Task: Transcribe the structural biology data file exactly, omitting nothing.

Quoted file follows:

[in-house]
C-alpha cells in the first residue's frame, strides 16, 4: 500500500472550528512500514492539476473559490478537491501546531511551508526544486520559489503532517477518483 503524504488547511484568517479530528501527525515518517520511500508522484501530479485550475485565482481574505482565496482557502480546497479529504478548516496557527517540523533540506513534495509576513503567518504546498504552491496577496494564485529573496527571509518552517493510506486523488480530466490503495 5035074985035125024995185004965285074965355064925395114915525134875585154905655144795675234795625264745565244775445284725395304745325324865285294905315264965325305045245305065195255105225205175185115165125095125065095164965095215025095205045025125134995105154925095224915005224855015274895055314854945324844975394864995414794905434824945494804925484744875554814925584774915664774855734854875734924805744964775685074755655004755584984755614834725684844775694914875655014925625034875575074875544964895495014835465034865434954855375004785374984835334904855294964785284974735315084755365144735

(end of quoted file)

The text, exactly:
[in-house]
C-alpha cells in the first residue's frame, strides 16, 4: 500500500472550528512500514492539476473559490478537491501546531511551508526544486520559489503532517477518483 503524504488547511484568517479530528501527525515518517520511500508522484501530479485550475485565482481574505482565496482557502480546497479529504478548516496557527517540523533540506513534495509576513503567518504546498504552491496577496494564485529573496527571509518552517493510506486523488480530466490503495 5035074985035125024995185004965285074965355064925395114915525134875585154905655144795675234795625264745565244775445284725395304745325324865285294905315264965325305045245305065195255105225205175185115165125095125065095164965095215025095205045025125134995105154925095224915005224855015274895055314854945324844975394864995414794905434824945494804925484744875554814925584774915664774855734854875734924805744964775685074755655004755584984755614834725684844775694914875655014925625034875575074875544964895495014835465034865434954855375004785374984835334904855294964785284974735315084755365144735